MacCannell has a knack for expounding on some of the complicated issues around tourism with a concision and balance that I envy. Take the matter of whether or not tourism is implicitly good for the preservation of culture. I've been thinking about rather a lot--it's clearly an important issue, one that is central to the ethics of and reasons for travel. I can tell you that keeping an entire town under glass, artificially stuck in time for the amusement of visitors, is bad; I can tell you that maintaining longstanding cultural traditions is, in general, good. But I've never been able to articulate where I think it's appropriate to draw the line between what is "good" preservation of culture and what is "bad." MacCannell, though, nails it:
      The common goal of both ethnography and tourism is to determine the point at which forced traditionalism ceases to base itself on the truths of day-to-day existence and begins to crystallize as a survival strategy, a cultural service stop for modern man [by which MacCannell means the observer--the tourist].
      Right. When it's about being entertainment for outsiders, about conforming to their expectations of how you should live rather than living the life that you would have without their interference, that's where it becomes objectionable.

      I was also pleased that MacCannell is very much of the "let's face it, we are all tourists" view--in fact, he uses those exact words, quoting a student of his, "a young man from Iran dedicated to the revolution," who then emphasized his point "dramatically in a hiss: 'Even I am a tourist.' " MacCannell tweaks those who fall into the cheap and false dichotomy of "tourist" vs. "traveler" and points out the futility of the quest of the traveler--and the "modern man" in general--for authenticity. These comments ring particularly true today, thirty-four years after he wrote them, and seem all the more insightful, even prescient, given that they were written before the full-fledged influx of theme parks, interactive museum displays, and infotainment, and other ways that reality and amusement increasingly blur together in what MacCannell terms "staged authenticity."

      One of his best lines on the subject--which, again, seems prescient and twenty-first-century in its postmodern view and snarky tone--comes on page 155:
      For $200,000, one can buy an "authentic" French country home on Philadelphia's Main Line. The modern world institutionalizes spuriousness in the values and material culture of entire wide areas of society. Puritans, liberals, and snobs call it "tacky" when anyone can afford it and "pretentious" when it is dear. Pretension and tackiness generate the idea that somewhere, only not right here, not right now, perhaps just over there someplace, in another country, in another life-style, in another social class perhaps, there is a genuine society. The United States makes the rest of the world seem authentic; California makes the rest of the US seem authentic. 
      To be clear, MacCannell is at pains to note--as I try to do as well--that the "inauthenticity" of much of the tourist experience is manifestly problematic. It can, and all to often does, distort our understanding of the culture, and detrimentally affect the culture itself. But there's no one pure way of travel that avoids this--we are, indeed, all tourist, all guilty of our own sins and our own self-delusions about the cultures we visit, as well as our leaving our own imprint, for better or for worse, on the places we visit.

      [CONTINUED after the jump]

      04 June 2010

      Friday flicks: Not your mother's brewery tour

      Mom visited the Heineken Brewery in Amsterdam in 1967 and sent my dad a brilliantly-designed mailable coaster that opened up to reveal a small booklet of photos from the brewery. If you addressed it, they mailed it for you, with a Heineken postmark, no less. (The coaster is at my parents' house; I'll try to scan it and post it here soon. It's a genuinely cool design.)

      In the "Readers' Suggestions" section of his Amsterdam chapter, Frommer quotes a correspondent who visited the brewery for its once-daily tour: "While guests are waiting for the tour, they are seated at a very long table, scrubbed white, in a charming tap room with beamed ceiling, and they are served excellent coffee and a variety of cigarettes to please everyone. The tour is very interesting and lasts about an hour and fifteen minutes. Following the tour, you return to the tap room for cheese and Heineken's beer. ... A worthwhile tour, and no fee of any kind."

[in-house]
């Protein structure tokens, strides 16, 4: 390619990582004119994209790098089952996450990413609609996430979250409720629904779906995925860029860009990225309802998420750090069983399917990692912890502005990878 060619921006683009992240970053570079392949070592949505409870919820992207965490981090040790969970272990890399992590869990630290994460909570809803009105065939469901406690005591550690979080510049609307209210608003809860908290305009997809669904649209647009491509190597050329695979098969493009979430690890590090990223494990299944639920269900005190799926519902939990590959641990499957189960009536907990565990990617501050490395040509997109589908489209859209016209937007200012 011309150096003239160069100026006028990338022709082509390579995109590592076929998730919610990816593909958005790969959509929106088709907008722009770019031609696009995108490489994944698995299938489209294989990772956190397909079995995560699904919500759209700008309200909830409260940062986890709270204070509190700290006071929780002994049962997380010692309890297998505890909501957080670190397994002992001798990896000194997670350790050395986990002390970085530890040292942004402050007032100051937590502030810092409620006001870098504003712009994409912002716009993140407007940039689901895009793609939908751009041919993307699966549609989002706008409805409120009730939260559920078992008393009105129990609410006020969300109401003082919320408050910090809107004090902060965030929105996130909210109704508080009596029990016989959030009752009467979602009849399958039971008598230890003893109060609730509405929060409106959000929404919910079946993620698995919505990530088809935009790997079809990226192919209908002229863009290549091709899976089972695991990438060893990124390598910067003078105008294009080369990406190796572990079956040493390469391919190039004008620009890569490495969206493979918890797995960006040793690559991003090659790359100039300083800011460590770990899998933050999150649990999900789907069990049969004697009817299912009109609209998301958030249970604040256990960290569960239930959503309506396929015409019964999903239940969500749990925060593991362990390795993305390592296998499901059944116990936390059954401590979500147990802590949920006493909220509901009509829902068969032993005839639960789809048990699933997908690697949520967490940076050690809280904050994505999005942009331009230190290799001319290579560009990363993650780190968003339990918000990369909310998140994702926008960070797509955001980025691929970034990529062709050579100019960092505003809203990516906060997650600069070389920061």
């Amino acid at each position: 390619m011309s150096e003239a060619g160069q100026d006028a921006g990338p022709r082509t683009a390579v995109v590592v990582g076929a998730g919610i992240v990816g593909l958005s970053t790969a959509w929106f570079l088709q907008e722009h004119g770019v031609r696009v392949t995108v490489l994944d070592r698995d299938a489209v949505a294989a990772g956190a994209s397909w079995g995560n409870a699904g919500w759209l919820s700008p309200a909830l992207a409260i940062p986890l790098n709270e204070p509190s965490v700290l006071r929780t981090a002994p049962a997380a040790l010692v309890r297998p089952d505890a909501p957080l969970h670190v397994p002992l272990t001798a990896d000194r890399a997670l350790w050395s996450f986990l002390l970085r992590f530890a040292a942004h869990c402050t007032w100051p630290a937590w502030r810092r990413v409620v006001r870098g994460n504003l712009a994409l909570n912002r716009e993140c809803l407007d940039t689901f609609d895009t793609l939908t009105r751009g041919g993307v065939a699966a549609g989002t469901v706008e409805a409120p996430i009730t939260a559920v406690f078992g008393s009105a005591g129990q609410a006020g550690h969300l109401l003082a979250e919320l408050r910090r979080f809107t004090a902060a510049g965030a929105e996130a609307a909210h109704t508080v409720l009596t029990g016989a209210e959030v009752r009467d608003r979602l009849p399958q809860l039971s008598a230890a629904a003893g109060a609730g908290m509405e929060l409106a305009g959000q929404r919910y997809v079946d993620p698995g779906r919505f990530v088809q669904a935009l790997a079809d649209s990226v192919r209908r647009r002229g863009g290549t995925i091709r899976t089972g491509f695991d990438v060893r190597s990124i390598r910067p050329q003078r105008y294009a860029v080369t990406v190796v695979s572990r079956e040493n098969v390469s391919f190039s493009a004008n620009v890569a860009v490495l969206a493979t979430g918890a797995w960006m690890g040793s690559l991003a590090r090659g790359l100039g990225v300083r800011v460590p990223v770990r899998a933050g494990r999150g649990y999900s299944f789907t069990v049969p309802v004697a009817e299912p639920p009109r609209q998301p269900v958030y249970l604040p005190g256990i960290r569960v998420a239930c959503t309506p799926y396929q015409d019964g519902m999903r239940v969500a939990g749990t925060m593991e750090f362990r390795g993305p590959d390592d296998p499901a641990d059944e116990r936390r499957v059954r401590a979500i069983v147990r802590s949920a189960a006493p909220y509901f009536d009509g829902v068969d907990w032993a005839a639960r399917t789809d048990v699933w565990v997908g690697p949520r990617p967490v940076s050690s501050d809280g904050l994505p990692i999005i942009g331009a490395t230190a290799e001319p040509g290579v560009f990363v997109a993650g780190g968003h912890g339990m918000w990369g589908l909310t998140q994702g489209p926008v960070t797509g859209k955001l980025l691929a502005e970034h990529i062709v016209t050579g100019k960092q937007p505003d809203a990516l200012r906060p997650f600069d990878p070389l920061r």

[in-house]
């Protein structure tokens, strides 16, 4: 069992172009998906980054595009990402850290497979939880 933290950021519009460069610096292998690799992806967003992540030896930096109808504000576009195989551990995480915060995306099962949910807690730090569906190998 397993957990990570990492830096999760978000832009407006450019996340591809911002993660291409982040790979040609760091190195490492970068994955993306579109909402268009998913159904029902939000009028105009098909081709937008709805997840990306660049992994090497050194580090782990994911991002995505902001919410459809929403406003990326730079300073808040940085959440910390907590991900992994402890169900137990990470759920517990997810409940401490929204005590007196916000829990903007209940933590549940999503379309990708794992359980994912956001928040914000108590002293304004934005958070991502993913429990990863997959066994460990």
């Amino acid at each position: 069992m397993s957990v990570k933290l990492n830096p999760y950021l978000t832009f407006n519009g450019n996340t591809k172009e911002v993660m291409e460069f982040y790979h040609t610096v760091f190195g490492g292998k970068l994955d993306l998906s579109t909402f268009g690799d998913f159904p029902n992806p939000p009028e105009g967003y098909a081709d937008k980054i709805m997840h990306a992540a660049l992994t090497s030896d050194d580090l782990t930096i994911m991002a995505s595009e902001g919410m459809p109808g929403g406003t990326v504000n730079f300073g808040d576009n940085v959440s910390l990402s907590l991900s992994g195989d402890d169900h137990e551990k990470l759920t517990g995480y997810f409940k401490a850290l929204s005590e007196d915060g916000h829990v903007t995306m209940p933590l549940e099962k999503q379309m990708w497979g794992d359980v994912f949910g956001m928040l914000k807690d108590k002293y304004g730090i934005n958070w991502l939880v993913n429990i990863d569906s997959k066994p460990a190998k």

Let's file this in the every-growing category of "my, how things have changed." Like the Glockenspiel in Munich, this seemed like a case study in how modern tourists--make that modern people in general--demand that their attractions be a bit more whiz-bang, a bit more technologically advanced and interactive than what passed for amusement and entertainment a generation ago.

      The first clue that this would be more than a mere self-guided stroll through a brewery came from the site's name: it's no longer merely the Heineken Brewery. It's the Heineken Experience. And "no fee"? Incorrect. That'll be fifteen Euros, please.

      The video below shows some of the scenes from the tour. Alas, I don't have any footage of the beer ride (yep), in which you stand on a platform that tilts and lurches as you watch a movie about the brewing process--specifically, what it would be like if you were being brewed. When you're being cooked, heat lamps come on. Sprinklers spray you with water. And when they add the hops, GIANT BEANBAGS drop from the ceiling onto your head!!

      Okay, I made up that last part. But I half-expected it, given the intensity (and general weirdness) of the ride.

      Anyway, here are just a few of the things we did see at the not-free, over-the-top Heineken Experience:

      Oh, and they didn't have any beer coaster postcards, free or otherwise. They did have free e-postcard booth, and Lee and I sent my mom a cheesy note with a cheesy photo of us mugging with a Heineken-green windmill. And they did have big packs of coasters--not the mailable kind--for sale in the gift shop, alongside other items, such as ...

      02 June 2010

      Book deal!

      I had all these plans for all the clever things I'd say here when I got a book deal. But I never wrote them down ('cause I'm weirdly superstitious like that), and now my brain is kind of malfunctioning and I have no idea what those clever words were supposed to be. So let's just say it:

      Europe On Five Bad Ideas a Day is officially going to be a book! With Perigee (a Penguin imprint)! Holy crap! More details soon.


      Fun fact about Perigee (from their web site): "William Golding's Lord of the Flies is now the only work of fiction in a list otherwise devoted to prescriptive nonfiction." Yes, I'll be keeping company with THAT Lord of the Flies. A good metaphor for my trip, don't you think? (Note to anyone who's new to E5BID: that's, um, a joke.)

      Now if you'll excuse me, I'm off for a celebratory pastry and/or fancy Belgian beer.